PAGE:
104. The Minister of State at the Department for Innovation, Universities and Skills, told us that there was already "a good deal of communication" between officials in his Department and those in the devolved administrations.[194] However, he agreed that there might be scope for more formalised Ministerial discussions and stated that he was considering the possibility of establishing formal bi-annual meetings with counterparts in Wales, Scotland and Northern Ireland to discuss aspects of further education, higher education and research policy.[195] He conceded that:

… in addition to official level contacts, I agree that there may be scope for more formalised Ministerial discussions. I suggested in my oral evidence that I should add formal bi-annual meetings with the Welsh Assembly Government to existing contacts. I can see a benefit in also exploring this idea with counterparts in Scotland and Northern Ireland, and will put a proposal to them after the recess. I believe a targeted ministerial meeting covering aspects of FE, HE and Research Policy would be a more appropriate mechanism than using the Joint Ministerial Committee, which I do not believe is the appropriate forum for seeing consensus or making agreements on policies.[196]

The Minister also accepted that greater transparency about meetings being held between the devolved administrations and UK ministers, and the subject matter of those meetings, could be beneficial, provided that it did not inhibit more ad hoc liaison.[197] In order to encourage better joint working, we suggest a greater use of secondments between the two government departments as well as between funding bodies on both sides of the border.

105. Some of the responsibilities of the Department for Innovation, Universities and Skills are UK-wide and others relate only to England. Our evidence suggests that this situation has given rise to confusion, both within and outside the Department. Welsh interests are not being adequately taken into account when formulating UK policy, and UK policies are overly based on English interests. We recommend that the Department for Innovation, Universities and Skills establishes processes to ensure that the territorial extent of any policy is clearly identified and communicated by officials before any developments to it are proposed and that this should be done in consultation with the Wales Office and the Welsh Assembly Government.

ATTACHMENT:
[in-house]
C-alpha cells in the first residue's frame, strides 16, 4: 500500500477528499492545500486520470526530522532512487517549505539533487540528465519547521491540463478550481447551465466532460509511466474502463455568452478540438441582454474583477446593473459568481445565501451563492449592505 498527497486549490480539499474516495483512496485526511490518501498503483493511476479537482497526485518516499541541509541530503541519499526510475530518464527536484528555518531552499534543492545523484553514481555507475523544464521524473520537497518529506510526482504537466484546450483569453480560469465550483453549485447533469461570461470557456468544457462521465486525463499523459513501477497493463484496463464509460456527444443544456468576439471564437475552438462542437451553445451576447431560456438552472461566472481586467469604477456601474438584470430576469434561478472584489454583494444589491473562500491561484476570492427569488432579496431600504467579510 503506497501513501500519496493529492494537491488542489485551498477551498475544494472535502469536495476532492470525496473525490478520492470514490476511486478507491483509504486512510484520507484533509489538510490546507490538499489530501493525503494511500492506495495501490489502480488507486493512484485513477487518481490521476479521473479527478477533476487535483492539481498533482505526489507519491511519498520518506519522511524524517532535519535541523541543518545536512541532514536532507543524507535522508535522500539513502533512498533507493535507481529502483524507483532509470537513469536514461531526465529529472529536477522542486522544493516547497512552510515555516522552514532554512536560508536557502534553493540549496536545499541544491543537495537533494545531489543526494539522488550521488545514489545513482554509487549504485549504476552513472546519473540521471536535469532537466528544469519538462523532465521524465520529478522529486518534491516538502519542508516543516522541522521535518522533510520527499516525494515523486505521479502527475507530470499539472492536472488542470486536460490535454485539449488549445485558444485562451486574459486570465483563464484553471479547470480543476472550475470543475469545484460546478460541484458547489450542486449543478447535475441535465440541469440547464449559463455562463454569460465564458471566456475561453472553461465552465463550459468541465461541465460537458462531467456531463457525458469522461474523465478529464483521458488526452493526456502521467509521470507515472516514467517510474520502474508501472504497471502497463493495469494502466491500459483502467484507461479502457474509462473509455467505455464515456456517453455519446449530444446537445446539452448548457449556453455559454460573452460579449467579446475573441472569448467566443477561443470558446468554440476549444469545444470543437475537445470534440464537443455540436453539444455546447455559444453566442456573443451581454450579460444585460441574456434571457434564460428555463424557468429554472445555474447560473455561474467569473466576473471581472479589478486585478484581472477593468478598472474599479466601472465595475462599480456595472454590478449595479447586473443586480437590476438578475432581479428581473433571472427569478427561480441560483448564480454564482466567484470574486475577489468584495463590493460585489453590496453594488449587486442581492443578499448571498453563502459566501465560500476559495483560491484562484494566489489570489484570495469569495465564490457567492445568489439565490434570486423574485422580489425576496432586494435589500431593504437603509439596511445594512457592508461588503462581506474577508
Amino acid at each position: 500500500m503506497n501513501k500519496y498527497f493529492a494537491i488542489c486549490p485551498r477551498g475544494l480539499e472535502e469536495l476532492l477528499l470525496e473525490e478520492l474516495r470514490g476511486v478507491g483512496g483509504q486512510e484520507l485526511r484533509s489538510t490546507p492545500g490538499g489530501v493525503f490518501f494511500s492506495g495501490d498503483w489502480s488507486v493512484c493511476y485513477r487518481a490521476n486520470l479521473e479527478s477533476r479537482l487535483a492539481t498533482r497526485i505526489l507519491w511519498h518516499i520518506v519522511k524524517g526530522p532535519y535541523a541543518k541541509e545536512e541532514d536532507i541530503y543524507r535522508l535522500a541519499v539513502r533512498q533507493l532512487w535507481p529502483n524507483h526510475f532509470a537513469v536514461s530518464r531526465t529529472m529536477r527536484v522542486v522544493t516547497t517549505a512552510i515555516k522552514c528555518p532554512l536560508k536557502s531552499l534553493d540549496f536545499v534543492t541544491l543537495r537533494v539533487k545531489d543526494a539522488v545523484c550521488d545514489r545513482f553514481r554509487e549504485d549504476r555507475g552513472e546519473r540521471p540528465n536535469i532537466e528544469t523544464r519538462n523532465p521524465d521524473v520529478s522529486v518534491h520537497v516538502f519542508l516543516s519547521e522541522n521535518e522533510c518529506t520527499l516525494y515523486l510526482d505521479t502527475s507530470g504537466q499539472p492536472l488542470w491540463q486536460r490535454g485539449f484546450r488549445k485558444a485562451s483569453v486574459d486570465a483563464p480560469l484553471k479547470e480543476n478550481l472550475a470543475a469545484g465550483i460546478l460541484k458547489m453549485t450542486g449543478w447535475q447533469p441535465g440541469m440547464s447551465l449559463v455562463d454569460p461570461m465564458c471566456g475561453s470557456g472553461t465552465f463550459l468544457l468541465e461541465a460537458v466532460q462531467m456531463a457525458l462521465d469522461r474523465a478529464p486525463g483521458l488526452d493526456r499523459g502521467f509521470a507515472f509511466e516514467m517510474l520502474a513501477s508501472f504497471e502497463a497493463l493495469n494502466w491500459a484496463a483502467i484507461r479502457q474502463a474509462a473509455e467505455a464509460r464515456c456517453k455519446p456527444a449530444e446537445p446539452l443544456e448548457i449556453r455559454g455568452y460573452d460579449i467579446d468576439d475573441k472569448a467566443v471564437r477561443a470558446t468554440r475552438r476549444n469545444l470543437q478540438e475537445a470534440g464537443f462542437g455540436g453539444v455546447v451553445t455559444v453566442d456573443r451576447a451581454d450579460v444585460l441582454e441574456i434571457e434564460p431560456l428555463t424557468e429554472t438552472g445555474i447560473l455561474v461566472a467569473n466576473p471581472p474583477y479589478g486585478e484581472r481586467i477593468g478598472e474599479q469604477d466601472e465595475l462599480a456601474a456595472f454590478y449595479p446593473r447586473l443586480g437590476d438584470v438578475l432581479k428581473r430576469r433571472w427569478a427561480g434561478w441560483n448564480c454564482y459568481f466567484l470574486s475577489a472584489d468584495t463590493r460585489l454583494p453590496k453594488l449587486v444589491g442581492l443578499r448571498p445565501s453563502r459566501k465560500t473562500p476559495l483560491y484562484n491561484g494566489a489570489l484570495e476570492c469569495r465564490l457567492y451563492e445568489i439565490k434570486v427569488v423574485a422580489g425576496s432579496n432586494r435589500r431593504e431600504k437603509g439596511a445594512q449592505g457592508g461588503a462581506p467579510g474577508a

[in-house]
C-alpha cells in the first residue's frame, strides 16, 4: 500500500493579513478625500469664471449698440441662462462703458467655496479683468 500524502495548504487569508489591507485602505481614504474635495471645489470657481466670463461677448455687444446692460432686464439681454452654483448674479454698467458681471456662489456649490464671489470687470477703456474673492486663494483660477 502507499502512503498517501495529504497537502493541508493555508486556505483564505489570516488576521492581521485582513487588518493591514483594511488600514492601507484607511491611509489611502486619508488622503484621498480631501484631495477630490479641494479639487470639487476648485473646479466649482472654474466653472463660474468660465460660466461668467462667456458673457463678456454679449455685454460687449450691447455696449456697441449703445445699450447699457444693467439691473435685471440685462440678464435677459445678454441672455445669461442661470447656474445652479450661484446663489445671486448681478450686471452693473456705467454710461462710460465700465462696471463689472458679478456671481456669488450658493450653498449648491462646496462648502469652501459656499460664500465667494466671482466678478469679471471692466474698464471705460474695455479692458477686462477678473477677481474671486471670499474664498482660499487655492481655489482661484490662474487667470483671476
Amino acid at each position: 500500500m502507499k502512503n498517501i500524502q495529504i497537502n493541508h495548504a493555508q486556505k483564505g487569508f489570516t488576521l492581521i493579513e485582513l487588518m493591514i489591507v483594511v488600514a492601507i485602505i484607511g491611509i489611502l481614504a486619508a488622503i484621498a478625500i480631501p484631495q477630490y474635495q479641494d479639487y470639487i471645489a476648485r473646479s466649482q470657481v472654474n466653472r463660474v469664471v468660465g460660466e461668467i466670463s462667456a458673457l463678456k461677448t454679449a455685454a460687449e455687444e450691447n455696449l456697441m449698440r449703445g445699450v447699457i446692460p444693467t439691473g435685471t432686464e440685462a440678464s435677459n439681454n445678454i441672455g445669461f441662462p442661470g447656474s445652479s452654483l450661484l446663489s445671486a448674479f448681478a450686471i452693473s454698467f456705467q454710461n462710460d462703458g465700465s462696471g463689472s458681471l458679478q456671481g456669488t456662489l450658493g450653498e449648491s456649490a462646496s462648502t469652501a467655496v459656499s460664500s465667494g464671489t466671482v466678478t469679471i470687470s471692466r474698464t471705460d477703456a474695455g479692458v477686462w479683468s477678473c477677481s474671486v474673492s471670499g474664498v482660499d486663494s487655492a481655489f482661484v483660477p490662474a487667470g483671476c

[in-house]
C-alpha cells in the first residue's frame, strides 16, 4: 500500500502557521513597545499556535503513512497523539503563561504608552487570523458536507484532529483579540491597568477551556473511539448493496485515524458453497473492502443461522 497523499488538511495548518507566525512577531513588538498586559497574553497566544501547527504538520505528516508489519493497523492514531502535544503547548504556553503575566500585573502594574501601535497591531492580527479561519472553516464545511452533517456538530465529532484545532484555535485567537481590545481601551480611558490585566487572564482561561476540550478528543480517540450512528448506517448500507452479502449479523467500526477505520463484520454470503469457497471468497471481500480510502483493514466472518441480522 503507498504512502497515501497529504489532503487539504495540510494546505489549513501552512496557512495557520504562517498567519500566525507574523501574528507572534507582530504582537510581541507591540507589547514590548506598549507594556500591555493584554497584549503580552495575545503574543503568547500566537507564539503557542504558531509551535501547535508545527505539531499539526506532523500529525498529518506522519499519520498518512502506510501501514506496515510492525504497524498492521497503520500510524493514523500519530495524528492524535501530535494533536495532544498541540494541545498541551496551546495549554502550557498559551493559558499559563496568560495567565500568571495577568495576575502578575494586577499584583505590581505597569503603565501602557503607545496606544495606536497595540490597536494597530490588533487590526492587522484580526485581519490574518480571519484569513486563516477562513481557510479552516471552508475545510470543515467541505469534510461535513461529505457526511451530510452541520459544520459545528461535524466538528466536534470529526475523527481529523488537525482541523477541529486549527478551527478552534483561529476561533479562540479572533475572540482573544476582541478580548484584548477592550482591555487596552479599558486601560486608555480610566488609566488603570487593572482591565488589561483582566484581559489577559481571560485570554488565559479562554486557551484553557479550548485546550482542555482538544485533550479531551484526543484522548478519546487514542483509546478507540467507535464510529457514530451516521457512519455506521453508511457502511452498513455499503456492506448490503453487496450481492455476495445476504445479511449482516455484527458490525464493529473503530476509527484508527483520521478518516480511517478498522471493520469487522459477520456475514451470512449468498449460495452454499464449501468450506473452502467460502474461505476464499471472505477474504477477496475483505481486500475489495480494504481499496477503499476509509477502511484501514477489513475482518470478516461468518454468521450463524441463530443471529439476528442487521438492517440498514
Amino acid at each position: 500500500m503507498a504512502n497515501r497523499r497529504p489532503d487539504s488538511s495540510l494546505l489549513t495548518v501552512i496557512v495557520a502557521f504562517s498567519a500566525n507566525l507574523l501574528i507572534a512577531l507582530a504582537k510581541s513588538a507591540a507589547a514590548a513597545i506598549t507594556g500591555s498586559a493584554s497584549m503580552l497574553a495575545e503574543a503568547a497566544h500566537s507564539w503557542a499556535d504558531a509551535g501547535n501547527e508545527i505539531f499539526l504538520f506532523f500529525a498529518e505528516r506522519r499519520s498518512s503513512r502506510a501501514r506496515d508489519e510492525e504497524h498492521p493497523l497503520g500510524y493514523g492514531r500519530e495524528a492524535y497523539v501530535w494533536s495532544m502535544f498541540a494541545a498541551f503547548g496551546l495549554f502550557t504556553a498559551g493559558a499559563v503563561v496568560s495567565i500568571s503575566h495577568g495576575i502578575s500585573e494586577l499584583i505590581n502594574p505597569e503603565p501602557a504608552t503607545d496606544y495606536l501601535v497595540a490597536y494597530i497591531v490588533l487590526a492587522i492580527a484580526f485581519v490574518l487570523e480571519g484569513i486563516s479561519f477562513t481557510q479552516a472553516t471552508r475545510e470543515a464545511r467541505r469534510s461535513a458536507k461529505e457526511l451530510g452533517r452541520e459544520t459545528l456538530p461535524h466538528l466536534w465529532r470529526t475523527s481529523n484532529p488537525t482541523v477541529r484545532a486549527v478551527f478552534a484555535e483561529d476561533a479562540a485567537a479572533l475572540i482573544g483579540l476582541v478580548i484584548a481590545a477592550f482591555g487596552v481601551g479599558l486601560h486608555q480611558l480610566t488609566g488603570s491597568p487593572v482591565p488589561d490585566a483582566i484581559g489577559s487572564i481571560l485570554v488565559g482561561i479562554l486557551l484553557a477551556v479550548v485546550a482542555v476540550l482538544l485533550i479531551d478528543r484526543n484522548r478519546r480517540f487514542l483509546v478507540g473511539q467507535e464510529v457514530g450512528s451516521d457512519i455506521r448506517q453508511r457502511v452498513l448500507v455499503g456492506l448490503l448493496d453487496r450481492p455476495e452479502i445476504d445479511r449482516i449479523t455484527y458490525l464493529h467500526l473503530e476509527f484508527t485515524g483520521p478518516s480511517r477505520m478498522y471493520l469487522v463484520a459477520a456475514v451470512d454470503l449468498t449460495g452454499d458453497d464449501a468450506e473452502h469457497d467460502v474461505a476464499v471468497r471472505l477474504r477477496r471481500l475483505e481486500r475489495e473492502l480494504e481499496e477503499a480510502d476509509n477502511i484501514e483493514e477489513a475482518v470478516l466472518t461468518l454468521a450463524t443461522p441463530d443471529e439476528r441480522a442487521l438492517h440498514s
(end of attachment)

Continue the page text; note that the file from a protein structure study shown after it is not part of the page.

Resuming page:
106. With regard to the development of higher education policy, we were told that there are a number of opportunities for officials of all administrations to meet and share information, but there appears to be no framework to ensure that future strategy is developed with due regard to the interdependencies of the higher education sectors of the four nations. We saw no evidence of any clear process for considering the implications for the devolved administrations before decisions about policies for England were made. Because of its relative size, changes to the higher education sector in England will inevitably have an impact throughout the rest of the UK. Policy decisions must be taken in the knowledge of the likely consequences on both sides of the border. We recommend that the Department ensures that the devolved administrations are fully consulted before any further decisions are made with regard to future higher education policy in England, and that any future reviews routinely include this type of consultation as a matter of course. We look to the Wales Office to ensure that this happens.